back on the road with L&TO. kind of.
they're currently on tour in canada, but i'm not with them; i only helped them get there. because, do you know how long it takes to drive from nashville to winnipeg? or, then, from winnipeg to edmonton? me neither, but it takes a lot of hours – and also a lot of effort and patience and tag-teaming with two small children in tow.
we made our way to winnipeg first and spent a few off days in their hometown. they stayed with jodi's mom and i stayed with chris' cousin and her family, which meant my off days were true off days. like i didn't even see M for three days, off.
this was my second time in canada, but the first time i've stayed longer than 18 hours. i think i got a little bit more of a real canadian experience this time.
the first day, i woke up to a winter wonderland. they got something like two feet of snow overnight and into that morning. but things carried on as usual. because, canada.
at dinner the night before, as we talked about how much snow they were supposed to get, i shared how nashville got three inches of snow recently and schools were closed for four days. J, who is in high school, responded by telling me he's never missed a day of school for snow before. snow days are just not a thing in winnipeg. i asked how much snow it would take for it to make a difference and they all paused and looked at each other. then, finally, "it's really just a matter of getting out of your driveway."
so basically, their only delay is how long it takes for them to shovel their cars out.
i grew up in connecticut, so i'm not unfamiliar with the snow shovel life. i used to drive in snow and on roads that weren't completely clear. but even then, we always had a handful of snow days each year. sometimes the state would shut down and the governor would recommend that everyone stay off the roads. in new england, we chuckle at the southerners who think rain is a legitimate reason to stay home and marvel at how a few inches (granted, with even fewer snow plows) is enough to slow an entire city to a stop – or cause much chaos, if it doesn't.
in winnipeg, i experienced a whole other level of keeping-on, even with a significant amount of snowfall. they cleared their driveway and the kids went to school, the dad went to work, and the mom brought the dog to the vet. not letting the snow impact them at all is a source of pride for them, or so i'm told.
i hopped in the car on the way to the vet and was dropped off at a local coffee shop.
generally, i enjoy a good snow day for the way they're so cozy. snow days are for staying in your pjs, wrapping yourself in a blanket, and drinking hot chocolate while you read a good book. they are for baking cookies and sitting in front of a large window (inside, where it's warm) and soaking in the beauty that is bare trees coated in fresh, white snow – while you eat warm and gooey cookies straight out of the oven. they are for saying no to things – things you wouldn't ordinarily be able to put on hold – simply because it's a snow day.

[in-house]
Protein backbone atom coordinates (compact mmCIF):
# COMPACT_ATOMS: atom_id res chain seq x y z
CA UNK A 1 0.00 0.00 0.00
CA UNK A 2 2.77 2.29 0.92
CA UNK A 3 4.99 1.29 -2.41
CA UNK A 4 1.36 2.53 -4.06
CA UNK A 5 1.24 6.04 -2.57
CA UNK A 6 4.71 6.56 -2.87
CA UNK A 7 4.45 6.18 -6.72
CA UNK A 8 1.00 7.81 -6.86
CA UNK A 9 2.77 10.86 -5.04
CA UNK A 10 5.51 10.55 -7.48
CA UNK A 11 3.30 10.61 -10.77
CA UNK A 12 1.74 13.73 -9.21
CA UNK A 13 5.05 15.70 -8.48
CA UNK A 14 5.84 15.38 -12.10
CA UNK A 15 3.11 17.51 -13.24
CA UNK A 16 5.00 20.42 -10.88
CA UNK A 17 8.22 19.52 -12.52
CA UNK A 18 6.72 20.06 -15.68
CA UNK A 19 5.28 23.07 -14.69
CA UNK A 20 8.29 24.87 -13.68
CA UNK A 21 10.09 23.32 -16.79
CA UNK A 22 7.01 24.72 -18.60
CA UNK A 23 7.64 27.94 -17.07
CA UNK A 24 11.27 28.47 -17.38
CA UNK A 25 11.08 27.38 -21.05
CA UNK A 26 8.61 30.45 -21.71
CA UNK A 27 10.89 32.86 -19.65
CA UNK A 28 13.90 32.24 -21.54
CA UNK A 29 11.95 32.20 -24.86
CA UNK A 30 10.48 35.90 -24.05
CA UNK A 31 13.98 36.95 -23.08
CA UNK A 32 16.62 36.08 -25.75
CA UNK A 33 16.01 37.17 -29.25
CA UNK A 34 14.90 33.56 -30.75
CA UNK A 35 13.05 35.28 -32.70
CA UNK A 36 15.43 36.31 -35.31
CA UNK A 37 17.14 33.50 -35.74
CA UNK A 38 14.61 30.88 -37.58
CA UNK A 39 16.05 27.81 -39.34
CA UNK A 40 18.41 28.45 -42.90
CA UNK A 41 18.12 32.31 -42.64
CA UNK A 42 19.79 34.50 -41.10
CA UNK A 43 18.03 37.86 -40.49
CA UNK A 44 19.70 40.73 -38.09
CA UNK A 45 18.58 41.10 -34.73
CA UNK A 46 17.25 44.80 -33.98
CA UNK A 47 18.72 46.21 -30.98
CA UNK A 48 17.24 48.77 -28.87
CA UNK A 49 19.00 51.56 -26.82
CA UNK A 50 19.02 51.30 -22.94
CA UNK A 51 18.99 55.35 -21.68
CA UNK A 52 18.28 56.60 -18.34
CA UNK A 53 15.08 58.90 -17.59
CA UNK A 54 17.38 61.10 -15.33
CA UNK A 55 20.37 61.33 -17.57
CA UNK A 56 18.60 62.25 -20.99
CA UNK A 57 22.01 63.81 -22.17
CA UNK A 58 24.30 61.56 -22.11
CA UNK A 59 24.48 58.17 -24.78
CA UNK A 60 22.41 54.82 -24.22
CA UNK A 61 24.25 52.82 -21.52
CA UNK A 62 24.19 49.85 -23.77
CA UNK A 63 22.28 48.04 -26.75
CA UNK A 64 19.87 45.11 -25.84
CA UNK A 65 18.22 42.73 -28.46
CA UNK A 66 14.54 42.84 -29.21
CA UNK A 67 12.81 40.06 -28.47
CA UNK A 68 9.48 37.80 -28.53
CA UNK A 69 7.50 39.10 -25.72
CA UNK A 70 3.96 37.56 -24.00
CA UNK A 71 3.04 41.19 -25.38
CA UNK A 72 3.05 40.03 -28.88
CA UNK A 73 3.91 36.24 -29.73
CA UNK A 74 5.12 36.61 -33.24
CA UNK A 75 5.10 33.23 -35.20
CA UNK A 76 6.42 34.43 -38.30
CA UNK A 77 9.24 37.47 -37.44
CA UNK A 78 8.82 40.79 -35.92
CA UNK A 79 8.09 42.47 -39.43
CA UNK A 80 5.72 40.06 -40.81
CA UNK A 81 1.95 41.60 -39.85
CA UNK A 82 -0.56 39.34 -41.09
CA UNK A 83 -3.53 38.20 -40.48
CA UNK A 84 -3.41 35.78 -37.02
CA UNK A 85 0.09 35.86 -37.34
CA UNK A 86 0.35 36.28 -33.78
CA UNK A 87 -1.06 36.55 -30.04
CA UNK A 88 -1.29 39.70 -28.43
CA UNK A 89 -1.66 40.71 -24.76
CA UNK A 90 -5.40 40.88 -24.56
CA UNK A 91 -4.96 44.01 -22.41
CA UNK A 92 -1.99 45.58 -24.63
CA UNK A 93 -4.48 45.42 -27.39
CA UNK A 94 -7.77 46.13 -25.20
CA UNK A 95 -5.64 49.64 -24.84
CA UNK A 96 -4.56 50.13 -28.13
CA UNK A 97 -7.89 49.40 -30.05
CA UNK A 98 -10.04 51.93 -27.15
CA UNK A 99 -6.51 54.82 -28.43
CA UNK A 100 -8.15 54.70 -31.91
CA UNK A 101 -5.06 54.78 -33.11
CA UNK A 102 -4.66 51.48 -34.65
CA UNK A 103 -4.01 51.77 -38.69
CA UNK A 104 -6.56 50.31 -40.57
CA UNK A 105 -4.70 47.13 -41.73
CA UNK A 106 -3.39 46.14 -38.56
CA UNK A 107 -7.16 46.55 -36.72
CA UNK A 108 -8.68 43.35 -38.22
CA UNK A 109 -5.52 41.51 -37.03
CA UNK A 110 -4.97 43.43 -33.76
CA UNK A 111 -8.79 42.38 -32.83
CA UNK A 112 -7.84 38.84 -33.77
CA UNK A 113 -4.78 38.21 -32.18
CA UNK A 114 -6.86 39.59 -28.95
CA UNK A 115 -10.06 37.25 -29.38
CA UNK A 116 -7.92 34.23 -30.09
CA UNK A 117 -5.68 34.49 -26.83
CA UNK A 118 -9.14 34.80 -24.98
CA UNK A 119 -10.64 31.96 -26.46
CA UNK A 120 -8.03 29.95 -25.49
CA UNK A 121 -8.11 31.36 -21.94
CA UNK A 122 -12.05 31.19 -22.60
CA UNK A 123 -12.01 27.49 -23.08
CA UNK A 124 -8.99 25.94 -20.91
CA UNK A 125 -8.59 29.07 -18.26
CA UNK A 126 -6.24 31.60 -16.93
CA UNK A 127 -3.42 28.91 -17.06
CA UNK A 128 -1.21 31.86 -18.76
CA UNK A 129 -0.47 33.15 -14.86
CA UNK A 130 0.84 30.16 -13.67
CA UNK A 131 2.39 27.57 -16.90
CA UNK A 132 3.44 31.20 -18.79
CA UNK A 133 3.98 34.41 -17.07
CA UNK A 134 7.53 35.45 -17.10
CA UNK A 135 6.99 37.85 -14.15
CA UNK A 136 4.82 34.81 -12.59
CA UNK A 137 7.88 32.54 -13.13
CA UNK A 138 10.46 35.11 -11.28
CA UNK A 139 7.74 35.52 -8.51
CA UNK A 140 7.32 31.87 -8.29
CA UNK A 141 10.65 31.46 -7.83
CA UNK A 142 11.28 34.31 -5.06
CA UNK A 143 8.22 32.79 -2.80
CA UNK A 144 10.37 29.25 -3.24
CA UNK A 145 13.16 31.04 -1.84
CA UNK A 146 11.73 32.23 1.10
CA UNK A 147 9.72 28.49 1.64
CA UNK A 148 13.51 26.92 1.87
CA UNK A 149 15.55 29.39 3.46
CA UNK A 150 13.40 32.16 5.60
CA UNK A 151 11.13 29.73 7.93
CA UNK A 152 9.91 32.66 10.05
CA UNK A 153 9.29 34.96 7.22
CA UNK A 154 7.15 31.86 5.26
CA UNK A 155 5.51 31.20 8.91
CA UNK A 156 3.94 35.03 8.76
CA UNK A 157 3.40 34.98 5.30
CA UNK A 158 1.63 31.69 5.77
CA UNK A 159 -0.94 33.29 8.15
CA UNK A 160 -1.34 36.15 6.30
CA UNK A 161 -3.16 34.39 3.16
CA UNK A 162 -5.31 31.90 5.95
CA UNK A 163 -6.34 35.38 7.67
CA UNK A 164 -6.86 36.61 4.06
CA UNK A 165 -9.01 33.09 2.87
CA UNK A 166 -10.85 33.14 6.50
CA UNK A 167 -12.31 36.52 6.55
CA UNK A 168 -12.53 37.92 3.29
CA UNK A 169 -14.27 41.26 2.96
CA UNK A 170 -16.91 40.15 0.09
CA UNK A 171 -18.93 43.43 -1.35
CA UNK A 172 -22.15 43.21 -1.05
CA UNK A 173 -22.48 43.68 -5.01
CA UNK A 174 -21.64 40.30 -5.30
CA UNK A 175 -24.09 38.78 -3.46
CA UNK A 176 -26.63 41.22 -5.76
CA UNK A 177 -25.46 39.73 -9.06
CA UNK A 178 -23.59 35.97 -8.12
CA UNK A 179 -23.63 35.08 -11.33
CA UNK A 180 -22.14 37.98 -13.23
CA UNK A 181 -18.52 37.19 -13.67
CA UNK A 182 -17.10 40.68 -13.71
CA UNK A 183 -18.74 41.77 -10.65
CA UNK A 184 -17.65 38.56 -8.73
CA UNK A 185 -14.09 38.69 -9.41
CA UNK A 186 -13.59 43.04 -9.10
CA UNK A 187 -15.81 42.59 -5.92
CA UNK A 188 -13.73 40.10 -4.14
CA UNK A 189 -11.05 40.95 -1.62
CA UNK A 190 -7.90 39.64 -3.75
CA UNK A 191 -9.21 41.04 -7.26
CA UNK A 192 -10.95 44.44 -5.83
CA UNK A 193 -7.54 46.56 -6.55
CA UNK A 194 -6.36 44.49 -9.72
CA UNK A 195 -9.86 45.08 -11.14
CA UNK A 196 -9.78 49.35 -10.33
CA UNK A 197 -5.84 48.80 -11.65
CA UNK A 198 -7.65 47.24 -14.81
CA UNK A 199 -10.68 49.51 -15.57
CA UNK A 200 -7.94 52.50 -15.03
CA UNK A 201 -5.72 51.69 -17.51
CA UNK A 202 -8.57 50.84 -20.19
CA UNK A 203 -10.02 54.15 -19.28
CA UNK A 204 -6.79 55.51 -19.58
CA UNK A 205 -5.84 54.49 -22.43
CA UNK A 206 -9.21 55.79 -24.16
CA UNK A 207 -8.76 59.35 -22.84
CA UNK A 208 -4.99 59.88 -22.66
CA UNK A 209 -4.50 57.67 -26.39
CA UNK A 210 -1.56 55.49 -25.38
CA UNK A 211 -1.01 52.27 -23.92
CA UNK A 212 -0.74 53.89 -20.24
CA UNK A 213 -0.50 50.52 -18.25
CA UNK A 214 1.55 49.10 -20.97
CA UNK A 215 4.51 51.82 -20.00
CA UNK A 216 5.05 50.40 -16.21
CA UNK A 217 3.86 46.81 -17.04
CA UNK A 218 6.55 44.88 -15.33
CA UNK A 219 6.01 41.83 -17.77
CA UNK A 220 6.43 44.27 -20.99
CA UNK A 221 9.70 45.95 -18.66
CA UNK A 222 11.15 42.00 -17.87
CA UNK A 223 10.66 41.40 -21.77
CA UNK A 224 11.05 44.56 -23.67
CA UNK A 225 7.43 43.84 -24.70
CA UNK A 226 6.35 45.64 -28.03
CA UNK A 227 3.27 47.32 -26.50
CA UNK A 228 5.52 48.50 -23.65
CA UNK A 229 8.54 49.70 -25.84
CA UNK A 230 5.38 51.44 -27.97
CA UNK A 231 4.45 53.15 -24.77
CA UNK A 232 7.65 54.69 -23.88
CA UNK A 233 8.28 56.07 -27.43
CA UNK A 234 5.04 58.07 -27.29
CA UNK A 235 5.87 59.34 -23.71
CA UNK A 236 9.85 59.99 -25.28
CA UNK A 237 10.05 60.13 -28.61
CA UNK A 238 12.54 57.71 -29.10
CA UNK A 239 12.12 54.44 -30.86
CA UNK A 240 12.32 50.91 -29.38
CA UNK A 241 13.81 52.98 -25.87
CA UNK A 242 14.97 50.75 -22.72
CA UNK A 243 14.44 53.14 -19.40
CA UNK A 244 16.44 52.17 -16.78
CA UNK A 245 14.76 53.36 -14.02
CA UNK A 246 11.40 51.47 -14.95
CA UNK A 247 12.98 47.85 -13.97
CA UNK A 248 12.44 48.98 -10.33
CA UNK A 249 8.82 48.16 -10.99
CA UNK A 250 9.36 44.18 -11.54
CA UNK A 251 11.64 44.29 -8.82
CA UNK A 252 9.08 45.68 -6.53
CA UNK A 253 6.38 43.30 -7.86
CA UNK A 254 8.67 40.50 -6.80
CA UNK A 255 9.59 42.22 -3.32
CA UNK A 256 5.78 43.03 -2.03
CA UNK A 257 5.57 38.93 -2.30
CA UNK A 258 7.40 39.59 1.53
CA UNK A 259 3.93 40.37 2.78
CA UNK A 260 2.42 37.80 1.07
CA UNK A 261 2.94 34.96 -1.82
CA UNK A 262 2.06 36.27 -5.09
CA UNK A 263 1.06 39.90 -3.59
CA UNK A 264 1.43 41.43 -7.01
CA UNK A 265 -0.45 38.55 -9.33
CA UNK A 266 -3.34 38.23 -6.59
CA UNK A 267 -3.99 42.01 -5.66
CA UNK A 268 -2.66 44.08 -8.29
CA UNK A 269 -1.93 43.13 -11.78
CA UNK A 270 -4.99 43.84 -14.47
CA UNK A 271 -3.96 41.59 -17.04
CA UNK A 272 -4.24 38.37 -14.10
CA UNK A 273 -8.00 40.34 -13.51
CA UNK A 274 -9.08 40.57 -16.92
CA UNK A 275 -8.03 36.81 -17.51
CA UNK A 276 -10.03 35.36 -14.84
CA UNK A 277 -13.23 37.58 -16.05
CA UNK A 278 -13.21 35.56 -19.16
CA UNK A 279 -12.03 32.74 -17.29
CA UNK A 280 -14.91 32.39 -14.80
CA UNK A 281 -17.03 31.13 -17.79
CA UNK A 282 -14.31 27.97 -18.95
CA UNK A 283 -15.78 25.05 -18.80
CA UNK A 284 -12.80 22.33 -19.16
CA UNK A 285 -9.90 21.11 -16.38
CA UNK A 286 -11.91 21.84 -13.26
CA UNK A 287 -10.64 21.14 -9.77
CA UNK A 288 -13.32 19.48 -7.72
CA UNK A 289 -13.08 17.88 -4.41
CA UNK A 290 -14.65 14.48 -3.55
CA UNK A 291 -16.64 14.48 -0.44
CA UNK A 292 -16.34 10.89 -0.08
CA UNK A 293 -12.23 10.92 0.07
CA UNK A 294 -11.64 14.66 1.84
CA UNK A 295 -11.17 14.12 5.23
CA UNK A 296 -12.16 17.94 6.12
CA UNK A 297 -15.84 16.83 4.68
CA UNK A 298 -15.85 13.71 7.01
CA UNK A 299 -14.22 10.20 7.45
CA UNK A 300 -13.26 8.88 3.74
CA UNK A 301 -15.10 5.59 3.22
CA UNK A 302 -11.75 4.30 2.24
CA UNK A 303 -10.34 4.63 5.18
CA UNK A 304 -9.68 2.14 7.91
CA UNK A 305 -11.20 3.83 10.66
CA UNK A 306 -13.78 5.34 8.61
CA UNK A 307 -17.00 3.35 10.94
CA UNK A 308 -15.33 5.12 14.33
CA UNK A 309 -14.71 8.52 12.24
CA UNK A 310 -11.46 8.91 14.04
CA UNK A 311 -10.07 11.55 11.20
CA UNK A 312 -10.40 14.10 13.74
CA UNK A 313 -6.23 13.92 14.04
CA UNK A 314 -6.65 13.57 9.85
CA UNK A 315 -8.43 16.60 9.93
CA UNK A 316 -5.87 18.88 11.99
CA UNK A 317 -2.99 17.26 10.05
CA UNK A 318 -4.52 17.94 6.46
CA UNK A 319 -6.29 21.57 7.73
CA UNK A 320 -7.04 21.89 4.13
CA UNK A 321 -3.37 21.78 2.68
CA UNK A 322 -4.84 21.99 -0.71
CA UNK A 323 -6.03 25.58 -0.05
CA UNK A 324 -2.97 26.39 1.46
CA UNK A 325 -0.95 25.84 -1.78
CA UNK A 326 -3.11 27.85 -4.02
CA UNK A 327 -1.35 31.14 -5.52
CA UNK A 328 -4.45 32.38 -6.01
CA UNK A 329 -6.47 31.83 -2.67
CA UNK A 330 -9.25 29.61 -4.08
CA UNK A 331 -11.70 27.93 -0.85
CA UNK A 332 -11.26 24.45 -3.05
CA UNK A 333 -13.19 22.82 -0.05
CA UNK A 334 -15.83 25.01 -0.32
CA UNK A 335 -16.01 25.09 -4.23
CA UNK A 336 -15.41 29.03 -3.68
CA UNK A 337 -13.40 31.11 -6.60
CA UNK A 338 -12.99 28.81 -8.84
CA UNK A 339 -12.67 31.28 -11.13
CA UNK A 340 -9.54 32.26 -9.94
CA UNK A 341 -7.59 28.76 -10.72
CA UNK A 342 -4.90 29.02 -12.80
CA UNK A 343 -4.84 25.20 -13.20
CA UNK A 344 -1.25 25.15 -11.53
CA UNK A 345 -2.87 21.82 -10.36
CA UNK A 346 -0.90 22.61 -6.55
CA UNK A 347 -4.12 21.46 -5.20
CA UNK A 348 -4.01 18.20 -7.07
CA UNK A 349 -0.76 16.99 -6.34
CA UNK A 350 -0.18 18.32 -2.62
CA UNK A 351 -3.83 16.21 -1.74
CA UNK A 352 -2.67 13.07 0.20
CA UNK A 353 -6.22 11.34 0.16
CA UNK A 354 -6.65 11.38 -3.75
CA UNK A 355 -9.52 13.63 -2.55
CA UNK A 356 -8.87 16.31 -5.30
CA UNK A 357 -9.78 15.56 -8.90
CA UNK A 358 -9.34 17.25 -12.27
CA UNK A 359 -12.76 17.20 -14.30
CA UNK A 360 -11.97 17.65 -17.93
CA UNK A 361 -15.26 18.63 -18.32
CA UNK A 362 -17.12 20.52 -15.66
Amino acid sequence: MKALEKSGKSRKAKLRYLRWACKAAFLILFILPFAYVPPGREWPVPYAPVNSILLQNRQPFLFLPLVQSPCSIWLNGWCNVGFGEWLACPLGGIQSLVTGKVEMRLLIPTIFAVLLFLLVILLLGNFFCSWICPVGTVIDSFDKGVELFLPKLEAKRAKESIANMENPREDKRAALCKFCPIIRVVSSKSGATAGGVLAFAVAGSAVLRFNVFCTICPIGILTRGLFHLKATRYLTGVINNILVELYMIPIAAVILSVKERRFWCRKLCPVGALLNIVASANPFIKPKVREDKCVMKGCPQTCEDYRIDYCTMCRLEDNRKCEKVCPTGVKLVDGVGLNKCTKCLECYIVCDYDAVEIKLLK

snow days are the closest i've ever come to experiencing the world (or, my world) hitting a collective pause button. the way everything stops for the holidays, except without the pressure of hosting and cooking. you get to be in your own space, making your own choices, and everyone is on the same page. it feels like taking a deep breath.
except no one stops in winnipeg, so i didn't either. i put on real clothes, layered up, and went out. i walked through a snow bank and on slushy sidewalks and let snowflakes melt into my hair as they fell. i didn't hate it, although probably because i already had the day off. i didn't need extra time or extra rest. i wanted to adventure instead.
different day. same coffee shop.
i got dropped off in the morning and spent a few hours writing at the coffee shop before walking down this same street to a bakery that smelled so heavenly i didn't even think about snapping a photo of all the treats behind the glass. i walked home from there, since i didn't have a ride and it was close enough to walk.
the day before, i took in the beauty of the fresh, white snow and the houses of all different shapes and sizes and colors as we drove to and from the coffee shop. on this day, my eyes were glued to the ground as i focused on each step, making sure i didn't slip or fall. the sidewalks were clear, but "clear" in winnipeg means a few inches of packed snow and ice, like the ground is simply an extra layer or two thicker and, at any given point, you could hit a slippery spot.
on my final morning in winnipeg, i decided to mix it up and walk to a nearby tim horton's because, when in canada.
it was six degrees (fahrenheit) as i walked, about 15 minutes each way. which isn't the worst situation to be in, especially considering how incredibly flat it is there, but if you know me at all, you know that's not a situation you're likely to find me in. freezing cold? wearing layers (upon layers) of clothing? being outside? any form of exercise? no and no and no and no.
but i did it for the timbits. willfreeze4timbits.
later, we drove to edmonton, where they'd be starting their tour. with an impromptu stop at a tire shop the next morning, we finally made it just after noon. after a relaxing three days off, the next couple days felt like a sprint – but a sprint to the finish line, because i flew back to nashville (my first international flight! and lol at my not knowing when i did and did not need my passport at the airport) on the afternoon of their first show day.